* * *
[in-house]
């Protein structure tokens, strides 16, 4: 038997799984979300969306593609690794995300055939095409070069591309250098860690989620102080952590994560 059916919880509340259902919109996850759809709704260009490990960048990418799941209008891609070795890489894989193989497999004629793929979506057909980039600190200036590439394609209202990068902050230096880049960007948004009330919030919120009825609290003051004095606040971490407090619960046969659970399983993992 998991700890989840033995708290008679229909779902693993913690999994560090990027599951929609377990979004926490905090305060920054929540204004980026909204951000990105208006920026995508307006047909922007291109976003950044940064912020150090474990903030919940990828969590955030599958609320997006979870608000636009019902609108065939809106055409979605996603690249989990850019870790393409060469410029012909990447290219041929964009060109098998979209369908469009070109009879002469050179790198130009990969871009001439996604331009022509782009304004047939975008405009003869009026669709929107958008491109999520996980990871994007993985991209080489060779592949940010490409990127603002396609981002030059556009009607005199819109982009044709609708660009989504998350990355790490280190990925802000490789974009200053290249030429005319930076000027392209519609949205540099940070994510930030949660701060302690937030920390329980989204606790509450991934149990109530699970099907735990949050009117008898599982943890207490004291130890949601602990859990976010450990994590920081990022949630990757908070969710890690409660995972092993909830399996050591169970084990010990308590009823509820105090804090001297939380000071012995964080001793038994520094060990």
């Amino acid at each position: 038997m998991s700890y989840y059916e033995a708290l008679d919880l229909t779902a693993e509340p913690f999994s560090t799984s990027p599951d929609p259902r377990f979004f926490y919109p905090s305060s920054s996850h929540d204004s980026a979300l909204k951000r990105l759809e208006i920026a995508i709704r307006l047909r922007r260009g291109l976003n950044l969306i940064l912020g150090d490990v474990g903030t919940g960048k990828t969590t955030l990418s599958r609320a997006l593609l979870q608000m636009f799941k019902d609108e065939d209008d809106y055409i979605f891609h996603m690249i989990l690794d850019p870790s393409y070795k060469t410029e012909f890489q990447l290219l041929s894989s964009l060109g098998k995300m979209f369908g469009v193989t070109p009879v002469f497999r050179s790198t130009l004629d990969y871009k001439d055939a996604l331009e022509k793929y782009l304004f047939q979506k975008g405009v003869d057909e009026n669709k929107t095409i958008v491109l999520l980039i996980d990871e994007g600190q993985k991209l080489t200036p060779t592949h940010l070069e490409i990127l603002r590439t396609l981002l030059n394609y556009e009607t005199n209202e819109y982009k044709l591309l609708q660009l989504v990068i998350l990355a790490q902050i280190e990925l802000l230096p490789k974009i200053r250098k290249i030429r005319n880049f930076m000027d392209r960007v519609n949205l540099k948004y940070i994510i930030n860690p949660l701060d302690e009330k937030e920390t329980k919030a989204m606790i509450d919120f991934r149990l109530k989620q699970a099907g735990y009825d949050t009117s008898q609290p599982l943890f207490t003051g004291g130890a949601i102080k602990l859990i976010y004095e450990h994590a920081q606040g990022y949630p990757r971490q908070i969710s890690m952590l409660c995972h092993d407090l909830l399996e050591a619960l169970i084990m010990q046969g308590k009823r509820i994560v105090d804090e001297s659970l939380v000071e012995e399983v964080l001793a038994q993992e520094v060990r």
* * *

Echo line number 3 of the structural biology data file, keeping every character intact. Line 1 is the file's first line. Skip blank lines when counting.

């Amino acid at each position: 038997m998991s700890y989840y059916e033995a708290l008679d919880l229909t779902a693993e509340p913690f999994s560090t799984s990027p599951d929609p259902r377990f979004f926490y919109p905090s305060s920054s996850h929540d204004s980026a979300l909204k951000r990105l759809e208006i920026a995508i709704r307006l047909r922007r260009g291109l976003n950044l969306i940064l912020g150090d490990v474990g903030t919940g960048k990828t969590t955030l990418s599958r609320a997006l593609l979870q608000m636009f799941k019902d609108e065939d209008d809106y055409i979605f891609h996603m690249i989990l690794d850019p870790s393409y070795k060469t410029e012909f890489q990447l290219l041929s894989s964009l060109g098998k995300m979209f369908g469009v193989t070109p009879v002469f497999r050179s790198t130009l004629d990969y871009k001439d055939a996604l331009e022509k793929y782009l304004f047939q979506k975008g405009v003869d057909e009026n669709k929107t095409i958008v491109l999520l980039i996980d990871e994007g600190q993985k991209l080489t200036p060779t592949h940010l070069e490409i990127l603002r590439t396609l981002l030059n394609y556009e009607t005199n209202e819109y982009k044709l591309l609708q660009l989504v990068i998350l990355a790490q902050i280190e990925l802000l230096p490789k974009i200053r250098k290249i030429r005319n880049f930076m000027d392209r960007v519609n949205l540099k948004y940070i994510i930030n860690p949660l701060d302690e009330k937030e920390t329980k919030a989204m606790i509450d919120f991934r149990l109530k989620q699970a099907g735990y009825d949050t009117s008898q609290p599982l943890f207490t003051g004291g130890a949601i102080k602990l859990i976010y004095e450990h994590a920081q606040g990022y949630p990757r971490q908070i969710s890690m952590l409660c995972h092993d407090l909830l399996e050591a619960l169970i084990m010990q046969g308590k009823r509820i994560v105090d804090e001297s659970l939380v000071e012995e399983v964080l001793a038994q993992e520094v060990r």